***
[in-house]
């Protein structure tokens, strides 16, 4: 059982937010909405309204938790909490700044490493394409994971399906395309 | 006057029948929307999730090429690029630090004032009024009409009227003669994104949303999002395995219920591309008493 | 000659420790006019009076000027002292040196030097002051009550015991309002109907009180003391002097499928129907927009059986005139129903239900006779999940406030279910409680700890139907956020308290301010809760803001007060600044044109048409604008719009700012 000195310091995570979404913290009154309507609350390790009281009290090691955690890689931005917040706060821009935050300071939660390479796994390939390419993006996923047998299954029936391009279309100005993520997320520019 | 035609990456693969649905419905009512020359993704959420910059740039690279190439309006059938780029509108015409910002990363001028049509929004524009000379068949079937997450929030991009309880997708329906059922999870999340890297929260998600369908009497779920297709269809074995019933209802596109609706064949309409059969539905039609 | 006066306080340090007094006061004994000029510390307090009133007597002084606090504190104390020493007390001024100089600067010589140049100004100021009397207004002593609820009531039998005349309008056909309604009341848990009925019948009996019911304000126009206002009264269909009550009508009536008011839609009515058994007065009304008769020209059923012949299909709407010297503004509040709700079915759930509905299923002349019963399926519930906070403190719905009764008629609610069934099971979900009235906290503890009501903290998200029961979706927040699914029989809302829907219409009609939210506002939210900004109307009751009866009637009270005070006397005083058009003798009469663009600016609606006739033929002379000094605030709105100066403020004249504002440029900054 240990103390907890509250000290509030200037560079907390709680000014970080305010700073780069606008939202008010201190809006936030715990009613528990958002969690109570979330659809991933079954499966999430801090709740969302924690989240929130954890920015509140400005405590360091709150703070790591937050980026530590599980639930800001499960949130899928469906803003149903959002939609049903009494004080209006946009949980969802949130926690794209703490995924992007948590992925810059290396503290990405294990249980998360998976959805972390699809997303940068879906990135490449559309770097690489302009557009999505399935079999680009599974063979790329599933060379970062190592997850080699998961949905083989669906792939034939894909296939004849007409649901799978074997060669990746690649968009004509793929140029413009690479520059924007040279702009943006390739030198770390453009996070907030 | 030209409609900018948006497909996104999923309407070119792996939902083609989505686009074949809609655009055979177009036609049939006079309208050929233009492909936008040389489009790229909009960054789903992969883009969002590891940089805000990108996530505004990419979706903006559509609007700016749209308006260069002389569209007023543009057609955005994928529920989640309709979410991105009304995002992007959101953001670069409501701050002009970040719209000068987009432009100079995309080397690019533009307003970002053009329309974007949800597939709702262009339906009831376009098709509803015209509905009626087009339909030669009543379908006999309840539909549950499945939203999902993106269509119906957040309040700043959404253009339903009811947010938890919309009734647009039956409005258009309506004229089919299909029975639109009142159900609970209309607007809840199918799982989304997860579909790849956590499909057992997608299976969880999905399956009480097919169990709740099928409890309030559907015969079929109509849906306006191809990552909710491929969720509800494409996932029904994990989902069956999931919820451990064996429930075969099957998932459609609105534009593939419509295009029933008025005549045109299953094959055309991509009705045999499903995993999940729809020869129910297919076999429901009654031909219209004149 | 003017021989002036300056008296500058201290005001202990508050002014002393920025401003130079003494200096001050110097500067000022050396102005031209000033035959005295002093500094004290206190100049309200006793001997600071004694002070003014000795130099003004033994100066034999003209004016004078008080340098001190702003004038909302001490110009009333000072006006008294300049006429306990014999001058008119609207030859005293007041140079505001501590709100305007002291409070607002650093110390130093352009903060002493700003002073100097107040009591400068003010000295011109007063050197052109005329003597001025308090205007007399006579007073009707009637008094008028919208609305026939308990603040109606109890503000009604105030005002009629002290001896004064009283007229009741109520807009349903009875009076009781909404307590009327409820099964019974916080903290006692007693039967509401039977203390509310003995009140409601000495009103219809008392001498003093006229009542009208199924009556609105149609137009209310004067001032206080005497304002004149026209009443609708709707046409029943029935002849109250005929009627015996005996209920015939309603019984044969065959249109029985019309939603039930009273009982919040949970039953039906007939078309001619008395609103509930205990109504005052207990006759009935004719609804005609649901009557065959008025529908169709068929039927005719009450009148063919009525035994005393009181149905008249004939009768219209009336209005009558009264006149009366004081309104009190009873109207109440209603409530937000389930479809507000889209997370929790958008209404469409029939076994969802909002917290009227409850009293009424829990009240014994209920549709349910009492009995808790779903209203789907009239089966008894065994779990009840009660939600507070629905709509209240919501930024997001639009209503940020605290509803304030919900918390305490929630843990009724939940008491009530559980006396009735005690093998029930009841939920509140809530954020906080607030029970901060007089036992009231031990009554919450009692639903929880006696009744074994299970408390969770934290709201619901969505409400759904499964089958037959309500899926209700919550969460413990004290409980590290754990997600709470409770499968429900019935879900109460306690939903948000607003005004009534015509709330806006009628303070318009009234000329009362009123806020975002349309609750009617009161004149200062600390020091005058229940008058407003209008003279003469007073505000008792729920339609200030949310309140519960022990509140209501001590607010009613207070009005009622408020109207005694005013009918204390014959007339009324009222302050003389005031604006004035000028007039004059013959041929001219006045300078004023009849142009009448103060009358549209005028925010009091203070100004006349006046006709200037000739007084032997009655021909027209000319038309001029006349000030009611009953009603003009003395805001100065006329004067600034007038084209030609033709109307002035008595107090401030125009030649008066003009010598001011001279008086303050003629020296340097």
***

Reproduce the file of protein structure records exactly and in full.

[in-house]
């Protein structure tokens, strides 16, 4: 059982937010909405309204938790909490700044490493394409994971399906395309 | 006057029948929307999730090429690029630090004032009024009409009227003669994104949303999002395995219920591309008493 | 000659420790006019009076000027002292040196030097002051009550015991309002109907009180003391002097499928129907927009059986005139129903239900006779999940406030279910409680700890139907956020308290301010809760803001007060600044044109048409604008719009700012 000195310091995570979404913290009154309507609350390790009281009290090691955690890689931005917040706060821009935050300071939660390479796994390939390419993006996923047998299954029936391009279309100005993520997320520019 | 035609990456693969649905419905009512020359993704959420910059740039690279190439309006059938780029509108015409910002990363001028049509929004524009000379068949079937997450929030991009309880997708329906059922999870999340890297929260998600369908009497779920297709269809074995019933209802596109609706064949309409059969539905039609 | 006066306080340090007094006061004994000029510390307090009133007597002084606090504190104390020493007390001024100089600067010589140049100004100021009397207004002593609820009531039998005349309008056909309604009341848990009925019948009996019911304000126009206002009264269909009550009508009536008011839609009515058994007065009304008769020209059923012949299909709407010297503004509040709700079915759930509905299923002349019963399926519930906070403190719905009764008629609610069934099971979900009235906290503890009501903290998200029961979706927040699914029989809302829907219409009609939210506002939210900004109307009751009866009637009270005070006397005083058009003798009469663009600016609606006739033929002379000094605030709105100066403020004249504002440029900054 240990103390907890509250000290509030200037560079907390709680000014970080305010700073780069606008939202008010201190809006936030715990009613528990958002969690109570979330659809991933079954499966999430801090709740969302924690989240929130954890920015509140400005405590360091709150703070790591937050980026530590599980639930800001499960949130899928469906803003149903959002939609049903009494004080209006946009949980969802949130926690794209703490995924992007948590992925810059290396503290990405294990249980998360998976959805972390699809997303940068879906990135490449559309770097690489302009557009999505399935079999680009599974063979790329599933060379970062190592997850080699998961949905083989669906792939034939894909296939004849007409649901799978074997060669990746690649968009004509793929140029413009690479520059924007040279702009943006390739030198770390453009996070907030 | 030209409609900018948006497909996104999923309407070119792996939902083609989505686009074949809609655009055979177009036609049939006079309208050929233009492909936008040389489009790229909009960054789903992969883009969002590891940089805000990108996530505004990419979706903006559509609007700016749209308006260069002389569209007023543009057609955005994928529920989640309709979410991105009304995002992007959101953001670069409501701050002009970040719209000068987009432009100079995309080397690019533009307003970002053009329309974007949800597939709702262009339906009831376009098709509803015209509905009626087009339909030669009543379908006999309840539909549950499945939203999902993106269509119906957040309040700043959404253009339903009811947010938890919309009734647009039956409005258009309506004229089919299909029975639109009142159900609970209309607007809840199918799982989304997860579909790849956590499909057992997608299976969880999905399956009480097919169990709740099928409890309030559907015969079929109509849906306006191809990552909710491929969720509800494409996932029904994990989902069956999931919820451990064996429930075969099957998932459609609105534009593939419509295009029933008025005549045109299953094959055309991509009705045999499903995993999940729809020869129910297919076999429901009654031909219209004149 | 003017021989002036300056008296500058201290005001202990508050002014002393920025401003130079003494200096001050110097500067000022050396102005031209000033035959005295002093500094004290206190100049309200006793001997600071004694002070003014000795130099003004033994100066034999003209004016004078008080340098001190702003004038909302001490110009009333000072006006008294300049006429306990014999001058008119609207030859005293007041140079505001501590709100305007002291409070607002650093110390130093352009903060002493700003002073100097107040009591400068003010000295011109007063050197052109005329003597001025308090205007007399006579007073009707009637008094008028919208609305026939308990603040109606109890503000009604105030005002009629002290001896004064009283007229009741109520807009349903009875009076009781909404307590009327409820099964019974916080903290006692007693039967509401039977203390509310003995009140409601000495009103219809008392001498003093006229009542009208199924009556609105149609137009209310004067001032206080005497304002004149026209009443609708709707046409029943029935002849109250005929009627015996005996209920015939309603019984044969065959249109029985019309939603039930009273009982919040949970039953039906007939078309001619008395609103509930205990109504005052207990006759009935004719609804005609649901009557065959008025529908169709068929039927005719009450009148063919009525035994005393009181149905008249004939009768219209009336209005009558009264006149009366004081309104009190009873109207109440209603409530937000389930479809507000889209997370929790958008209404469409029939076994969802909002917290009227409850009293009424829990009240014994209920549709349910009492009995808790779903209203789907009239089966008894065994779990009840009660939600507070629905709509209240919501930024997001639009209503940020605290509803304030919900918390305490929630843990009724939940008491009530559980006396009735005690093998029930009841939920509140809530954020906080607030029970901060007089036992009231031990009554919450009692639903929880006696009744074994299970408390969770934290709201619901969505409400759904499964089958037959309500899926209700919550969460413990004290409980590290754990997600709470409770499968429900019935879900109460306690939903948000607003005004009534015509709330806006009628303070318009009234000329009362009123806020975002349309609750009617009161004149200062600390020091005058229940008058407003209008003279003469007073505000008792729920339609200030949310309140519960022990509140209501001590607010009613207070009005009622408020109207005694005013009918204390014959007339009324009222302050003389005031604006004035000028007039004059013959041929001219006045300078004023009849142009009448103060009358549209005028925010009091203070100004006349006046006709200037000739007084032997009655021909027209000319038309001029006349000030009611009953009603003009003395805001100065006329004067600034007038084209030609033709109307002035008595107090401030125009030649008066003009010598001011001279008086303050003629020296340097």